There are the age-old concerns of most businesses: competition, emerging trends, labor markets, sales and marketing, escalating material costs, etc. But in the digital age, the #1 concern for many businesses is data security. With data breaches making headlines on a weekly basis, building confidence with wary consumers and the public as a whole is increasingly important.
While many organizations are implementing robust measures to secure their internal servers, printers, computers, software systems and other networks, some are overlooking an otherwise glaring vulnerability: their websites.
To stay engaged with customers and to attract qualified leads in today’s marketplace requires a strong online presence that allows them to interact through website contact forms, downloads and more. All that data flowing back and forth, however, is a prime target for cybercriminals, and emphasizes the importance of migrating your website to HTTPS.
The Basics of HTTPS
The extra “S” at the end of HTTP in a website’s url stands for “secure.” To obtain that extra “S” requires an SSL certificate, which authenticates a website’s identity and encrypts any data exchanged through it. There are different SSL levels featuring varying degrees of security, with the highest validation being used for large e-commerce sites and those collecting highly sensitive data such as social security numbers and personal identifying information.
Sounds like a no-brainer, right? But surprisingly, some organizations have been slow to adopt these measures. Even notable companies such as Forbes only recently took steps to implement HTTPS, and it speaks to some of the technical challenges surrounding the practice. Migrating a website to HTTPS takes lots of planning and preparation, especially for those that have hundreds and possibly thousands of pages. Migration to HTTPS for these sites often happens in phases, with the most critical pages having security measures put in place first.
For those building a new website from the ground up, the challenge is less daunting. Some website platforms, such as Hubspot, make securing an SSL license easy and have included the service as an add-on feature.
How Does HTTPS Protect Visitors?
Scammers can install code on an unsecure site that exploits a visitor’s browser without the knowledge of the user or the owner of the domain. These hackers can then access information shared through the site and even gain access to a visitor’s computer to install malware and retrieve even more data. An SSL certificate helps authenticate your website and prevent hackers from tricking visitors into unknowingly providing data to them instead of your company.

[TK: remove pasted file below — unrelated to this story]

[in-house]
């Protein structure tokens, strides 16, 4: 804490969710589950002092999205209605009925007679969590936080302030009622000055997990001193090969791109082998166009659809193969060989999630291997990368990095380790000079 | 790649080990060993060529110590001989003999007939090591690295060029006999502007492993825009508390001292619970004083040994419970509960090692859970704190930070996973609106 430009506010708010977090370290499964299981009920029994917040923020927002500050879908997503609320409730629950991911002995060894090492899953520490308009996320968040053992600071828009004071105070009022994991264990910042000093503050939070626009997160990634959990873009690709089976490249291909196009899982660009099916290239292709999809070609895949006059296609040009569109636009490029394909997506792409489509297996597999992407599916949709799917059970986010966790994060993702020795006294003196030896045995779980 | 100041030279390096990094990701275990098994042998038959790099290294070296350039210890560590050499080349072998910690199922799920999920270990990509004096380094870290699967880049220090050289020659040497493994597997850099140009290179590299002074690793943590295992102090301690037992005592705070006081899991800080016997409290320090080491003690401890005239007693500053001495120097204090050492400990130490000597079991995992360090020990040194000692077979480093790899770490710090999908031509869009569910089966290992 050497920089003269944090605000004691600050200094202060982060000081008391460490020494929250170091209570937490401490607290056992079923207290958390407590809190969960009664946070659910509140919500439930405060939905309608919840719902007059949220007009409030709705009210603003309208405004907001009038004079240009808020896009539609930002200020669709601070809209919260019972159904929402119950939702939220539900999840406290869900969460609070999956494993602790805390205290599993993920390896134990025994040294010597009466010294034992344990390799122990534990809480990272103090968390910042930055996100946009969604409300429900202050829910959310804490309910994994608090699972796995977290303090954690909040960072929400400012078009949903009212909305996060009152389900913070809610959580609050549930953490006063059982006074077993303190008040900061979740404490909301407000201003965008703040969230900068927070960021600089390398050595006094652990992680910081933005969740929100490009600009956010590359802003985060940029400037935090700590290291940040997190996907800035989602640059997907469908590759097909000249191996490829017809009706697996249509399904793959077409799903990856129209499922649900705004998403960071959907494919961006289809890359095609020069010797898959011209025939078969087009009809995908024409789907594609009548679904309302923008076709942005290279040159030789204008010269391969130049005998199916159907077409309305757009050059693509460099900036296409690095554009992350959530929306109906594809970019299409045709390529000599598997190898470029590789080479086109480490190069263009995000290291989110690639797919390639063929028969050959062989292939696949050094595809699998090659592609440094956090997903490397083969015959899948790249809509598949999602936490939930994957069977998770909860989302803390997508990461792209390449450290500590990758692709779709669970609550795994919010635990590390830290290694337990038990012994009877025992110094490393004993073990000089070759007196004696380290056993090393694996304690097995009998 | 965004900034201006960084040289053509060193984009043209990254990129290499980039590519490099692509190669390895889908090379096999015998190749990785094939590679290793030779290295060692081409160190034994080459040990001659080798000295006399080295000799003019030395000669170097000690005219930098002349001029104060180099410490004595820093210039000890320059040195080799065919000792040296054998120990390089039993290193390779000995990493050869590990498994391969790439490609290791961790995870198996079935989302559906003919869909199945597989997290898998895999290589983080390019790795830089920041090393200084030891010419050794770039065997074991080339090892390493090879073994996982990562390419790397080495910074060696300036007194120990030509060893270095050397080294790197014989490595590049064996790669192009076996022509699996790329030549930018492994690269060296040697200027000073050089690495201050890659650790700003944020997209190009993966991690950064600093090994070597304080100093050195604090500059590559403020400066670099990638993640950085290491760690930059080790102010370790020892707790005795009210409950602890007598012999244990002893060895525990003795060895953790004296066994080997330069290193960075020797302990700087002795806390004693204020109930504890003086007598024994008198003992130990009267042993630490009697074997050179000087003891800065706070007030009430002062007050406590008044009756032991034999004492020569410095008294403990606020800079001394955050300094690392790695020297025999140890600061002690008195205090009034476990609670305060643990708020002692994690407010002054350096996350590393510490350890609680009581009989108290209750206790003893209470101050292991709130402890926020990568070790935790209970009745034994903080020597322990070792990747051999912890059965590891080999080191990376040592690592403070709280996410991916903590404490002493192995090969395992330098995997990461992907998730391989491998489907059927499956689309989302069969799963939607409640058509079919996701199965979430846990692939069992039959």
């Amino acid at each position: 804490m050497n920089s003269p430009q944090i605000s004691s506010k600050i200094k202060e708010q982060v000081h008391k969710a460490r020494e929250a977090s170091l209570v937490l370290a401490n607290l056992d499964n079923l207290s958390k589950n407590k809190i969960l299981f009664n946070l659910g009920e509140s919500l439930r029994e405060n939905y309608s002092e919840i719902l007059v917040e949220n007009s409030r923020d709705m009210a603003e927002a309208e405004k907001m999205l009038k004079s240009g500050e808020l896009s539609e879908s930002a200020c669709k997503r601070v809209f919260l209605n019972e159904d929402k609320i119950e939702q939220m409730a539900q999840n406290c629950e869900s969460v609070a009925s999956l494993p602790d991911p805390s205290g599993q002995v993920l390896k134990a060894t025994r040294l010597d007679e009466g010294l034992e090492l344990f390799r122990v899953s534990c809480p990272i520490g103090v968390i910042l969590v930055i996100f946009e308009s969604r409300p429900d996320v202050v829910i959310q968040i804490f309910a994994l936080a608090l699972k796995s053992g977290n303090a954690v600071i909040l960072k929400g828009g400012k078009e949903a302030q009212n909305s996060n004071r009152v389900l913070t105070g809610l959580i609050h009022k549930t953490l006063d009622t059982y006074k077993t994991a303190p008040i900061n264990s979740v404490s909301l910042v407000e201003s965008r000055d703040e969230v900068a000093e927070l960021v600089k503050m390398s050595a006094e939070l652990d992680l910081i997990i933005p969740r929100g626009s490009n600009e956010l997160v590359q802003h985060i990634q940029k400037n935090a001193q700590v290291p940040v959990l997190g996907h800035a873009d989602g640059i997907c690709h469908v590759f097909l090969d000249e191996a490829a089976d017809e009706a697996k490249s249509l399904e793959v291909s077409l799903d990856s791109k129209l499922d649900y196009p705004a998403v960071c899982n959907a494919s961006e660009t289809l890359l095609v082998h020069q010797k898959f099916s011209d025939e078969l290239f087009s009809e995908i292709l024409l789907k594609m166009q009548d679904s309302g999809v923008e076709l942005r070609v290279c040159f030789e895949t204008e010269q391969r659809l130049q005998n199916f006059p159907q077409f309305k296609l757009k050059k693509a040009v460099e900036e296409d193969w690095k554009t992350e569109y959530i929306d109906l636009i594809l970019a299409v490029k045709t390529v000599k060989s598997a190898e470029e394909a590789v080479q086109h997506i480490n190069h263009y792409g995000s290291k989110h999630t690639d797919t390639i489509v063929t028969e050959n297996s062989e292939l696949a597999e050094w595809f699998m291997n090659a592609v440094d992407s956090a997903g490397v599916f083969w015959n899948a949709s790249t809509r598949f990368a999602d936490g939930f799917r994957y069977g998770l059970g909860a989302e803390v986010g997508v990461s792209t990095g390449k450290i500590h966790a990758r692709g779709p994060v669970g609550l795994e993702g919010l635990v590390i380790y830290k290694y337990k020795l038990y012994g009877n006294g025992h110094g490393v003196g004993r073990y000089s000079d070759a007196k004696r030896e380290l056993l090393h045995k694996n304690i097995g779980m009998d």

There are many other benefits of implementing HTTPS on your site beyond protecting your customers from cyber criminals. Consider the following:
Despite efforts from Bing, Yahoo and others, Google continues to be the number one search engine. Ranking among the first couple pages in a Google keyword search will help ensure your company and its content is found. If your site still has an HTTP extension, however, you can expect a lower ranking. Google incentivizes the use of HTTPS and accordingly ranks secure sites more highly with improved SEO.
Improved Visitor Confidence
As consumers become more astute about protecting their personal information — whether a simple email address or detailed financial information — they’re increasingly looking for that little padlock symbol that precedes a website’s url in the navigation bar. It indicates that a website is secure and that the owner of that domain has taken measures to encrypt data by securing an SSL license and implementing HTTPS.
Faster Load Times
How many times have you clicked on a website from your mobile device and waited..and waited? The website likely doesn’t have HTTPS enabled. If it did, it would allow for Accelerated Mobile Pages, also known as AMP. This technology, which is indicated by a small lightning bolt icon in Google searches, means a website will load quickly. AMP can only be implemented on SSL sites and, once again, Google will rank sites with AMP more highly to encourage better user experiences.
Preferred Mobile Ranking
An average of 52% of users access the internet via their mobile devices, and that number will continue to escalate as technology advances in coming years. Once again, since AMP-enabled mobile sites rank higher, the migration to HTTPS sites needs to be a strategic initiative of any forward-thinking organization.
Be sure to take the necessary steps to secure your SSL certification and proudly display HTTPS as part of your domain name. As potential customers seek information online, you’ll be better positioned to attract them through online searches and provide assurance that their personal information is secure.
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